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Systems Modelling and Simulation

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Systems Modelling and Simulation

Ease and efficiency are important to many companies and government bodies. Systems Modelling and Simulation can enable the quick analysis of complex data and simulate different scenarios and outcomes to help you improve your results.

IISRI has the largest team of researchers working in the field of systems modelling and simulation in Australia.

Our research team is led by Professor Doug Creighton and is the research partner of choice for a range of companies and government bodies including the Australian Electoral Commission, GLOBE – a World Health Organization Collaborating Centre for Obesity Prevention, Quickstep, Ambient Intelligence and VicHealth.

By partnering with us, companies and government bodies gain access to our expert team who have extensive experience in the application of discrete event simulation, systems dynamics, agent-based modelling, conceptual modelling of complex systems and decision making under uncertainty. We can also adapt techniques from external fields to assist with the modelling process, research platform tools and technology.

Some of the challenges we have worked on with our partners include:

  • Working closely with the Australian Government to investigate the impacts of increased security measures to Australian airports.
  • Using rapid modelling techniques for warehouse facilities to dramatically reduce the time required to develop, test and analyse simulation models.
  • Rapidly modelling and analysing manufacturing facilities and providing tools to evaluate schedules, resource requirements, facility layouts and the impact of failures and scheduled downtimes.
  • Through modelling, we supported changes to Quickstep’s original workflow and labour allocation, to better balance the production workflow for technologies regarding seat structures.
  • Worked with Ambient Intelligence to address the capability gaps through its camera network design optimisation and tasks scheduling across its camera networks.

No matter the issue or inefficiency you’d like to overcome, allow our expert team to work closely with your company or government body to deliver a solution.

Deakin modelling helps ease Federal election polling queue

Long queues have been one of the biggest voter complaints on election days.

However, thanks to a collaboration between the Australian Electoral Commission (AEC) and IISRI’s modelling and simulation research team, the voter experience has greatly improved.

The AEC devoted a significant proportion of its time and resources to plan and prepare for the 2019 federal election – and that planning paid off.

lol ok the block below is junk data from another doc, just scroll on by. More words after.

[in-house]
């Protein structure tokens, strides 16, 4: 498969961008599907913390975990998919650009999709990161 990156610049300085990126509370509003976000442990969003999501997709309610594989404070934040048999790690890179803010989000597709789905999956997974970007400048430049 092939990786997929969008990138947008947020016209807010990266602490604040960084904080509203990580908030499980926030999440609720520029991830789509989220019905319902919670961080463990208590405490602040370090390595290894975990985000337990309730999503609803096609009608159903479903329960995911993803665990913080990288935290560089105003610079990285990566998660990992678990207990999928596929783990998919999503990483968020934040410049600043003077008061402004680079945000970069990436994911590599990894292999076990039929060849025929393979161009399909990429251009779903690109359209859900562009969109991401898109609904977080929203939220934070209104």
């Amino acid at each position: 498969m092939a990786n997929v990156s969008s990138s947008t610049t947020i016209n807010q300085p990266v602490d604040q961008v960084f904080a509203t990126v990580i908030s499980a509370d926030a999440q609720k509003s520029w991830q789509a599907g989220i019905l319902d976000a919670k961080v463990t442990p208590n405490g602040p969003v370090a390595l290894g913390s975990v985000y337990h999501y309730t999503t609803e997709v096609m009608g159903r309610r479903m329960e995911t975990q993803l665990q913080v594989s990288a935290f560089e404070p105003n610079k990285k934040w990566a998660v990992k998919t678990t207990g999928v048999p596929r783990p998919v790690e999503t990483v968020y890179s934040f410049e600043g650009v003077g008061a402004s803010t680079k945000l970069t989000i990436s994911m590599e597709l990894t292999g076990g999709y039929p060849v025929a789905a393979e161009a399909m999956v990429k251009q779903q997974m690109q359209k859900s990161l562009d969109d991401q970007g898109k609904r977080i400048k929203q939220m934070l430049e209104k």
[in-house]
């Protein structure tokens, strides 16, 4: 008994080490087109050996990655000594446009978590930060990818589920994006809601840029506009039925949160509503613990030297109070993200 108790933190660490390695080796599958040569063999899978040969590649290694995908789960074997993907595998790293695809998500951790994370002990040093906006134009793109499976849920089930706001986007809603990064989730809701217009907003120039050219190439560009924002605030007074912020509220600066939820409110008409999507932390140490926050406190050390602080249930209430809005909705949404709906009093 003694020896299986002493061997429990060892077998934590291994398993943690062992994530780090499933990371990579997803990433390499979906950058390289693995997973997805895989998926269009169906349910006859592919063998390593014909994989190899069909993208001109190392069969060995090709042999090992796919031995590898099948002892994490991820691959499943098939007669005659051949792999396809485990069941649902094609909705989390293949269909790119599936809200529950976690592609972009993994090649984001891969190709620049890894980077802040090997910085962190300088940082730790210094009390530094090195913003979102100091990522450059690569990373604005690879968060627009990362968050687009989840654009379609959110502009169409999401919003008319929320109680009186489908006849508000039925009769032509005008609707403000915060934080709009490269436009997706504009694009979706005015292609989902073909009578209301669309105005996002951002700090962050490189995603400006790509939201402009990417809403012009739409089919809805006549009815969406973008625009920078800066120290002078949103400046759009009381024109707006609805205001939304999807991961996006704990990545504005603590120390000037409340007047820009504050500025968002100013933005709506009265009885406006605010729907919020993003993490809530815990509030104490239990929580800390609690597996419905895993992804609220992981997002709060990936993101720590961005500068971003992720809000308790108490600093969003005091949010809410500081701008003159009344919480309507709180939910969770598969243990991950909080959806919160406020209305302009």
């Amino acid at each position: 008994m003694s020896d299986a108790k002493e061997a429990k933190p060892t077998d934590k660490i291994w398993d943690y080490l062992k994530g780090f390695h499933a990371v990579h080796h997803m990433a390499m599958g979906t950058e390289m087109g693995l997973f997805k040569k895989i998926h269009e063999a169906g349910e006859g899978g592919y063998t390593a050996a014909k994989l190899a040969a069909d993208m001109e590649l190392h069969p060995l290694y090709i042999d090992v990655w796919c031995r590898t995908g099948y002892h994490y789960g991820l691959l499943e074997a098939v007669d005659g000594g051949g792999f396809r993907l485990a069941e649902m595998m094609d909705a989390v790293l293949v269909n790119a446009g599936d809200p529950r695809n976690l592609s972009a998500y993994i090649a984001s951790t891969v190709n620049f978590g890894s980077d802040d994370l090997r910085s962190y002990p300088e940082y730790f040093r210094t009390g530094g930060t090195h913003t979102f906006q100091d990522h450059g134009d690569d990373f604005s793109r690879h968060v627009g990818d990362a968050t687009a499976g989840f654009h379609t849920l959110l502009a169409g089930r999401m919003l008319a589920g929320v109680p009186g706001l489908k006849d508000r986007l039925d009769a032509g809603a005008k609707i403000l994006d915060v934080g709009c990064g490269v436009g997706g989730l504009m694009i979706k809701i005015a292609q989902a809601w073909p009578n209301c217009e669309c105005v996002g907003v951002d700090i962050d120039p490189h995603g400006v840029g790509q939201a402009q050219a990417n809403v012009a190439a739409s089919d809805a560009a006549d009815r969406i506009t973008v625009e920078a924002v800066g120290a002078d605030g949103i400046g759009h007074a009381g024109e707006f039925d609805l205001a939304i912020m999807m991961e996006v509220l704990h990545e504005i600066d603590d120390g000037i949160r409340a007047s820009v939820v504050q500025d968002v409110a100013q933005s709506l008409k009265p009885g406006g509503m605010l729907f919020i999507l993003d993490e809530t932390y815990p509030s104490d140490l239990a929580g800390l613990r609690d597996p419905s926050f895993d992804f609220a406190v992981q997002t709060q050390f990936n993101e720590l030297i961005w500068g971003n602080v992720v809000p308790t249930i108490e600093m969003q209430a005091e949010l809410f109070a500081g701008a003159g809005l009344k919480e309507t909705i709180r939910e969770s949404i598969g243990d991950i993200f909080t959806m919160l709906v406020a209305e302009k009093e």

We began working with AEC in 2017 exploring its performance and resourcing with an initial focus on understanding the queuing behaviour of polling places.

Led by IISRI’s Associate Professor Michael Johnstone, the project involved advanced discrete event simulation and stochastic modelling of strategic scenarios to determine the average time a voter may spend within a polling place and the degree to which this might vary.

We used building models, data sets and scheduling algorithms to make resourcing and scheduling decisions backed by data.

This state-of-the-art computer modelling and data analysis was designed by our IISRI experts and enables the AEC to accurately estimate how many staff were needed at polling places across the country, which significantly reducing queues and wait times.

Using simulations and modelling, we also redesigned polling place layouts to include mini queues – this also involved in training materials, developing a training video on voter flow and queue management and allowing for a surge workforce in larger polling places where necessary. Our modelling also revealed the required number of staff needed for the polling place to perform at optimum.

Almost 9 million voters descended on about 7,000 polling place locations on Election Day. The AEC’s voter survey indicated a large increase in satisfaction in 2019, compared to 2016. Satisfaction with the overall voting experience increased from 87 per cent in 2016 to 94 per cent in 2019. Voter satisfaction with ‘the length of time you had to wait to vote’ increased from 78 per cent in 2016 to 91 per cent in 2019.

Associate Professor Johnstone said some queues at polling places are unavoidable, due to variations in the arrival rates of electors.

‘Our model can provide an estimate of queue times and behaviour, helping electoral officers to more accurately predict resource requirements for materials and personnel and to find the right balance between polling place performance and cost.’’ Associate Professor Michael Johnstone, IISRI

Research – Development – Commercial Ready

IISRI has a proven track record of achieving outstanding results in its three key pillars of Research, Development, and Commercial Ready. We work closely with companies, government and community to deliver products and services that are agile, adaptive and applicable in dynamic, real-world environments. Contact us to learn more.